Volvo Cars’ EV focus will be on range and fast-charging
Rapidly moving towards becoming a fully electric car company, Volvo Cars is bringing battery cell technology development and production closer to home and aims to tailor its future batteries to the needs of its customers: a longer range and faster charging times.
It will do so by improving lithium-ion battery technology on its forthcoming second generation of electric cars, starting with the company’s first sport utility vehicle (SUV) on a completely new electric-only technology base.
By the middle of the decade, as it introduces its third generation of electric cars, Volvo Cars plans to improve the range further and integrate the battery pack into the floor of the car, using the cell structure for overall vehicle stiffness and improving efficiency.
In the near term, Volvo Cars plans to work with leading Swedish battery company Northvolt to further increase the energy density in its battery cells by up to 50% compared to what is on the market today. Later this decade, Volvo Cars also looks to break the 1000 Wh/l energy density milestone, in order to achieve 1000 km of real driving range.
Current charging times are expected to be cut almost in half by mid-decade, thanks to better battery technology and continuous improvements to software and fast-charging technology.
“We want to constantly increase the customer benefits of driving a pure electric Volvo car,” said Henrik Green, chief technology officer. “By simplifying the design and integration of our battery cells, we can reduce weight and maximise space, allowing for considerable improvements in battery capacity, range and charging times.”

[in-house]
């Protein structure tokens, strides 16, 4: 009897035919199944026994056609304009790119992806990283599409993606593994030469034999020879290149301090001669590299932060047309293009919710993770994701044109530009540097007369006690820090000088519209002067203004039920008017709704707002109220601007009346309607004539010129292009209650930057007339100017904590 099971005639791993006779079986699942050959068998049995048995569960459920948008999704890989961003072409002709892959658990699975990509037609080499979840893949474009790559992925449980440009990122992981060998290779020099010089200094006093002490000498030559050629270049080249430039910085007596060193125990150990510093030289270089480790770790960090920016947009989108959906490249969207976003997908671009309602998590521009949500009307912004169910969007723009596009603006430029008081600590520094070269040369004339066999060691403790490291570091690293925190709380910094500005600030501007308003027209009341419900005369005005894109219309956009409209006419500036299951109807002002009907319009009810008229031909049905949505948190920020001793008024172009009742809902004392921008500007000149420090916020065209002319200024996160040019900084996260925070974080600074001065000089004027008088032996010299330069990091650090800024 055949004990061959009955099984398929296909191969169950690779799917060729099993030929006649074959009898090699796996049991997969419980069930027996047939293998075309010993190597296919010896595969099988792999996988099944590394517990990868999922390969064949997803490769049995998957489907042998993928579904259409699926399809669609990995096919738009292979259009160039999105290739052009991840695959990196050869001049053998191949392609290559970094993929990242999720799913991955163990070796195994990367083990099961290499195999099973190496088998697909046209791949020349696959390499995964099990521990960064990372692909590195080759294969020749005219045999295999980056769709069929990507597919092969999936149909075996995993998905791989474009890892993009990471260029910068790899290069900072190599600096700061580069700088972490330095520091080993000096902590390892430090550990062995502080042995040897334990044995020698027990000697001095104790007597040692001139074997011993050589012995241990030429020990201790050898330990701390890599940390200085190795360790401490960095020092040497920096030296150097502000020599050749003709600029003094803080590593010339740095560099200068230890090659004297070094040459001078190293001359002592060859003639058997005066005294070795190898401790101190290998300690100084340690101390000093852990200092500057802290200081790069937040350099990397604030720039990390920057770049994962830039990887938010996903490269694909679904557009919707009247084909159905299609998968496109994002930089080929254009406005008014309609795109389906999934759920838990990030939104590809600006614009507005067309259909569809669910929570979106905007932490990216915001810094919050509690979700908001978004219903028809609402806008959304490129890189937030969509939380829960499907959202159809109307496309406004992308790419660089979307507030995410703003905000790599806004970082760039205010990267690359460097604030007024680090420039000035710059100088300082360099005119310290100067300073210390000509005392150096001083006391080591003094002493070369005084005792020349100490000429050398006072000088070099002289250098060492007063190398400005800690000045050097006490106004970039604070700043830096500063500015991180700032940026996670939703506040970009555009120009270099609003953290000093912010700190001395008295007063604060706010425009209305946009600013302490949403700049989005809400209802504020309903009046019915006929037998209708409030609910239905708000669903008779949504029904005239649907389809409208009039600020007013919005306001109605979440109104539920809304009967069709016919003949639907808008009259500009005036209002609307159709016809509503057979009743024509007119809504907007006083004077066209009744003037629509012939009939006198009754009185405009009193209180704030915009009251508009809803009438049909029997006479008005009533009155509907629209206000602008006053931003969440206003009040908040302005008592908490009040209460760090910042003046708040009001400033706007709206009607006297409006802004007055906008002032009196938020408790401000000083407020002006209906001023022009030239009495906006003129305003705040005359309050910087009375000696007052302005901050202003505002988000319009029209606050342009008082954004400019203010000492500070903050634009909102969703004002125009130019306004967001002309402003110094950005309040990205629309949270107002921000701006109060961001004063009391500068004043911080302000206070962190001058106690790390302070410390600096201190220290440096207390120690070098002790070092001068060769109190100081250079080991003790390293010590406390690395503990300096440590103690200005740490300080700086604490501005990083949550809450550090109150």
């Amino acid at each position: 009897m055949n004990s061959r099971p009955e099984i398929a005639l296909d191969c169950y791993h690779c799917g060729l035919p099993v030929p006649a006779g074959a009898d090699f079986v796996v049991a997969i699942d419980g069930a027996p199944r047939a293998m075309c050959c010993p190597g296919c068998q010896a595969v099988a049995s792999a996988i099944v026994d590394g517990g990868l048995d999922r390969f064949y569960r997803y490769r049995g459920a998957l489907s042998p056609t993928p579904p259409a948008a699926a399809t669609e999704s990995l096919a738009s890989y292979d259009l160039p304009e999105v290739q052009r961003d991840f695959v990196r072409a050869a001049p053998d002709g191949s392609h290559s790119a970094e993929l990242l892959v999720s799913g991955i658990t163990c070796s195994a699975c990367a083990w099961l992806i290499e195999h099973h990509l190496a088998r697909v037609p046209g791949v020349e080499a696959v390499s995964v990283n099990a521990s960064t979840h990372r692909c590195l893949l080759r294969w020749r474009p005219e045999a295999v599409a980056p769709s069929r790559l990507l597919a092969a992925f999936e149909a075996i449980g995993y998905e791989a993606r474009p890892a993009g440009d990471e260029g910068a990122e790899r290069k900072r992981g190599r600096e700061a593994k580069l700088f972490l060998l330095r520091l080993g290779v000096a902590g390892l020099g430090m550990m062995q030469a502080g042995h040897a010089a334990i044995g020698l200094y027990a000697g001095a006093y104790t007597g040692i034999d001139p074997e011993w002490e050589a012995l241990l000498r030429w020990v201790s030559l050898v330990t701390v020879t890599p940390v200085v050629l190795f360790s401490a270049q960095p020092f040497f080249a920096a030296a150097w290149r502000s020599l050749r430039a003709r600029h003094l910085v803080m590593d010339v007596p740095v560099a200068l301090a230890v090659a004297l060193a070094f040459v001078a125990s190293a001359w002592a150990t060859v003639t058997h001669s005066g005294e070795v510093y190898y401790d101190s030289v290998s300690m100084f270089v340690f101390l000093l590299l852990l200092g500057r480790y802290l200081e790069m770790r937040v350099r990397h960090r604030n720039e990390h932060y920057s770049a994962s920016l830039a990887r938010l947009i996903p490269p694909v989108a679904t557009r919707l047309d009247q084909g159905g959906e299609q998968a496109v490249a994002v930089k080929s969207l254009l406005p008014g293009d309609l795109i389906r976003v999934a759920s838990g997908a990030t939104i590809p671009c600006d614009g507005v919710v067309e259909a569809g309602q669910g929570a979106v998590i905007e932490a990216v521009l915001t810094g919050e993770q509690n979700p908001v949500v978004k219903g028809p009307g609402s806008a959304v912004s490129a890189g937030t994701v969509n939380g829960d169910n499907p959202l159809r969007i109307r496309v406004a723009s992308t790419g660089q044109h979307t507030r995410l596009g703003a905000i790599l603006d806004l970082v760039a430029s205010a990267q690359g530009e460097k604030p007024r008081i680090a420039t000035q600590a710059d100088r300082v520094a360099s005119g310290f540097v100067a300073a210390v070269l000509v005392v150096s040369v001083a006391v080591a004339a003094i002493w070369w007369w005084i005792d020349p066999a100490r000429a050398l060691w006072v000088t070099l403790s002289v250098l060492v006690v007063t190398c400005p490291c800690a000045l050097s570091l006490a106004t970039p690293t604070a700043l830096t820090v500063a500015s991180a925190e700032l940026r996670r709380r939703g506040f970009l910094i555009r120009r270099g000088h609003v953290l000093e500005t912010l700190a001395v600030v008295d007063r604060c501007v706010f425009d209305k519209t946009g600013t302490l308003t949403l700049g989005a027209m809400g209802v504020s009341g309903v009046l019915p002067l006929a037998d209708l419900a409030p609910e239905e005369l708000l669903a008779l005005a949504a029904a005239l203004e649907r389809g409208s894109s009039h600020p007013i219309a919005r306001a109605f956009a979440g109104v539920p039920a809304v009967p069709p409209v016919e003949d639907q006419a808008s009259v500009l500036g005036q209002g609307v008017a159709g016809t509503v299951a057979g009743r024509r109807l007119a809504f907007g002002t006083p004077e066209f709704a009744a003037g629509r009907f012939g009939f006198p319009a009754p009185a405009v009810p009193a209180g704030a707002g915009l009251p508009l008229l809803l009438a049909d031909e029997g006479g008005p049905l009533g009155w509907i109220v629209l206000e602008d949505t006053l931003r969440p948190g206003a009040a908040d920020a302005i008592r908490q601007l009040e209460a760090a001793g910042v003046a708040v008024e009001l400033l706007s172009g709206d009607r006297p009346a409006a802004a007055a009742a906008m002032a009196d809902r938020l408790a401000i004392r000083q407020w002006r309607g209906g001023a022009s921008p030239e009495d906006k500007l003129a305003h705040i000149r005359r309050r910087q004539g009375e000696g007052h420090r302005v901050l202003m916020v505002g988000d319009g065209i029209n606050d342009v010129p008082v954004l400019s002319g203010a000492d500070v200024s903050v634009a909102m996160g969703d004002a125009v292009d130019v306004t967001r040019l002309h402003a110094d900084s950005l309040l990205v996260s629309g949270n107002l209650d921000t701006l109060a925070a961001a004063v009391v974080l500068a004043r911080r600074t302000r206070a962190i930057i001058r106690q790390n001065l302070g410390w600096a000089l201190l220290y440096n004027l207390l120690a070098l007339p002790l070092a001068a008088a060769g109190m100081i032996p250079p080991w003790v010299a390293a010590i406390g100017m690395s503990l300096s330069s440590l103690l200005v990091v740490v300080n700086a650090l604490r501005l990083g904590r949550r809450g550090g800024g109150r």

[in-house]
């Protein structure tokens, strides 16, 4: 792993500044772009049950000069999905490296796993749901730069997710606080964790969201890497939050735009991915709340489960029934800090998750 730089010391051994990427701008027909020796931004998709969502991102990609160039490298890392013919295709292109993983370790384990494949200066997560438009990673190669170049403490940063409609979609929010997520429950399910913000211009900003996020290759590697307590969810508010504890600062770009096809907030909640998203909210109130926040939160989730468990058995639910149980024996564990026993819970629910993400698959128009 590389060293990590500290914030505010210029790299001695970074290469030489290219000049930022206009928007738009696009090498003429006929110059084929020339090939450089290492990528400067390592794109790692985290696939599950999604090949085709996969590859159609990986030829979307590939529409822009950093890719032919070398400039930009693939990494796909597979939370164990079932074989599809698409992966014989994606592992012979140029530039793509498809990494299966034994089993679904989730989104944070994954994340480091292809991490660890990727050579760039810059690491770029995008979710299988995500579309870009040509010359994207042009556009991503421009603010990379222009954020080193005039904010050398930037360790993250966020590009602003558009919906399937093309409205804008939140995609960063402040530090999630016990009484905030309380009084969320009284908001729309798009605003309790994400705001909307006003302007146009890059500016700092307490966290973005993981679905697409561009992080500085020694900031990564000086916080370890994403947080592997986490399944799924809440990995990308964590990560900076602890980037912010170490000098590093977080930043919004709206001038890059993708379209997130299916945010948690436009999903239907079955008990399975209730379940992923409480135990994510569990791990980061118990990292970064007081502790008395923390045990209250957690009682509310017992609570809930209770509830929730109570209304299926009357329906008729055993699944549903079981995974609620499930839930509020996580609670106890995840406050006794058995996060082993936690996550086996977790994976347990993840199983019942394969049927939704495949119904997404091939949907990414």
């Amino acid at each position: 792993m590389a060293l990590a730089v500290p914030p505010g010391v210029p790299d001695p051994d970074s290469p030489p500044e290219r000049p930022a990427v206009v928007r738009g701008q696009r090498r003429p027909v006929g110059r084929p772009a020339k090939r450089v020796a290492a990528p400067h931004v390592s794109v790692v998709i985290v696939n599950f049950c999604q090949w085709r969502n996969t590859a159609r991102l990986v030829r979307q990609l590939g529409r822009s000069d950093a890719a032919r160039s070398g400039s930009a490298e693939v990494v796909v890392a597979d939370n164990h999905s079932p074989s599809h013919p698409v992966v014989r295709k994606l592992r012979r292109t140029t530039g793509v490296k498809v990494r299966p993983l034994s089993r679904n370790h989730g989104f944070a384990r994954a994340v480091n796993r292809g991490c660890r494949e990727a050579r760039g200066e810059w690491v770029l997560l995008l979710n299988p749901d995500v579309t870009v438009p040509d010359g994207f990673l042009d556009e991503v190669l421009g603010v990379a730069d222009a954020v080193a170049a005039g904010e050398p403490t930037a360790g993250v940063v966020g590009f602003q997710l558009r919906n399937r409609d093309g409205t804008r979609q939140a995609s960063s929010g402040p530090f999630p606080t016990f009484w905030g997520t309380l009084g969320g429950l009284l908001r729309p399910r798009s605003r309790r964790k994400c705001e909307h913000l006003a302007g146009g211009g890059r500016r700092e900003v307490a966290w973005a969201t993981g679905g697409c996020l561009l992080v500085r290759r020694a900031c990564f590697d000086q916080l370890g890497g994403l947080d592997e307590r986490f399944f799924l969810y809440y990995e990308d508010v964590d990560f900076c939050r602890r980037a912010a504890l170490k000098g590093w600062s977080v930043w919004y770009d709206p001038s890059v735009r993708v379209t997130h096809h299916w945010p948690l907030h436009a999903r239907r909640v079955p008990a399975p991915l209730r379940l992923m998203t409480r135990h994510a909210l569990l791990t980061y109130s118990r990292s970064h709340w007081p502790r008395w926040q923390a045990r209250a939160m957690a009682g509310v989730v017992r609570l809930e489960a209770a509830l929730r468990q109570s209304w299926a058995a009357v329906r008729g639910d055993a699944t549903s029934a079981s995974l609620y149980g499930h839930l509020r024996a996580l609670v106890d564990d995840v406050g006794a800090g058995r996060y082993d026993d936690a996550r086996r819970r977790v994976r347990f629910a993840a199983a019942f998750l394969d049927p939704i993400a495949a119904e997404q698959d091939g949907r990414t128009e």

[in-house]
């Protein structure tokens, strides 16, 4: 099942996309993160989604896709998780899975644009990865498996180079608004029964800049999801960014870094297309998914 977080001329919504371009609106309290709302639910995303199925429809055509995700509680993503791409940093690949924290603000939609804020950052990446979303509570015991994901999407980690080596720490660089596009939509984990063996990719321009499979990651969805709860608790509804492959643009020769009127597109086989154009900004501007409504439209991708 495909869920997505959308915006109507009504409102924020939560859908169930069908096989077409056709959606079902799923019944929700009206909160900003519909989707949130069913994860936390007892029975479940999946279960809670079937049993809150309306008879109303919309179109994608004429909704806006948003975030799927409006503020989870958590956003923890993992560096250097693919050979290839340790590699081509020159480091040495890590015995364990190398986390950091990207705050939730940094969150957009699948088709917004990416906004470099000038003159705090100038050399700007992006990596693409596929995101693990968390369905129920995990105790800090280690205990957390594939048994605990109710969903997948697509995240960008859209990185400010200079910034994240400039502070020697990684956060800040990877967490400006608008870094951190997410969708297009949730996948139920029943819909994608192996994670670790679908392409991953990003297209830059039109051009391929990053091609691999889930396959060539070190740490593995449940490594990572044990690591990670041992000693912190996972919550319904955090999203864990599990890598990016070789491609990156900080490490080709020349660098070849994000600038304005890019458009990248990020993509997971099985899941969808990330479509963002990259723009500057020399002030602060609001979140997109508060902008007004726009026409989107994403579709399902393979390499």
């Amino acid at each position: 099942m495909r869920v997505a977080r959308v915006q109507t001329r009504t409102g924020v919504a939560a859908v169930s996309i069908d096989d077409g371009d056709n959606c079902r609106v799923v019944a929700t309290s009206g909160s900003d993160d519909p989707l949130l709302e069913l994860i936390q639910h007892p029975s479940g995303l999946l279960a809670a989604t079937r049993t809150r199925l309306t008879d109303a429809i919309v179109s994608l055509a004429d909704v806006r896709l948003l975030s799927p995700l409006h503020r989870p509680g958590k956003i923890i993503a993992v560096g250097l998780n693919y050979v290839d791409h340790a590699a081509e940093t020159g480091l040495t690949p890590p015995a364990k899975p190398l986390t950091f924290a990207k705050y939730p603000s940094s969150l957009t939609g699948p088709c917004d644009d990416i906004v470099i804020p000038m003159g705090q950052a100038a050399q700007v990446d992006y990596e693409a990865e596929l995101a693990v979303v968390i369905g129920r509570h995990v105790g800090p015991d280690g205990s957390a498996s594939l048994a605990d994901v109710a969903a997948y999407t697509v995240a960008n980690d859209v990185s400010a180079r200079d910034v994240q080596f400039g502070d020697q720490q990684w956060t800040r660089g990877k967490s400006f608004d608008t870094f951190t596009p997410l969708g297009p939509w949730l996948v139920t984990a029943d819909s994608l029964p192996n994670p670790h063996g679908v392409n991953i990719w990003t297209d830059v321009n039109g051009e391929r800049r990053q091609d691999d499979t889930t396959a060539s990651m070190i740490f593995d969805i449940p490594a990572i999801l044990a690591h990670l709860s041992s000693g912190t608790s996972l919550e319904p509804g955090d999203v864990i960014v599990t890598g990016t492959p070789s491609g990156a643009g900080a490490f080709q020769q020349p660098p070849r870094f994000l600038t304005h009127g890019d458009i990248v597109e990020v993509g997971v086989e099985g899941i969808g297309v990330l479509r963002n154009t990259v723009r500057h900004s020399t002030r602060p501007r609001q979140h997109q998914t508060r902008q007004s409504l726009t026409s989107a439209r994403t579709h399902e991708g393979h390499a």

As Volvo Cars is moving towards becoming an all-electric car company, the importance of sustainability increases in parallel. While the company will increase the battery energy in its cars over the coming decade, it will also work to continuously reduce their carbon impact.
Battery cells from Volvo Cars’ planned collaboration with Northvolt aim to be produced using 100% renewable energy, while it is working with other battery suppliers to do the same by 2025.
Volvo Cars has a clear strategy to further reduce the carbon impact of batteries by making better use of the valuable material contained in them. Wherever possible, it intends to remanufacture or reuse batteries, and is also investigating potential second-life applications, such as energy storage.
Where possible, batteries that have reached the end of their lifespan will be recycled at authorised recyclers that are able to offer closed loop recycling of critical materials for use in future batteries. Volvo Car Group’s planned partnership with Northvolt also raises the possibility to utilise their established recycling operations.
Volvo Cars will also continue to focus on the responsible sourcing of batteries, including through a wider use of blockchain technology. By working more closely with its partners and suppliers, Volvo Cars will strengthen its responsible sourcing even further.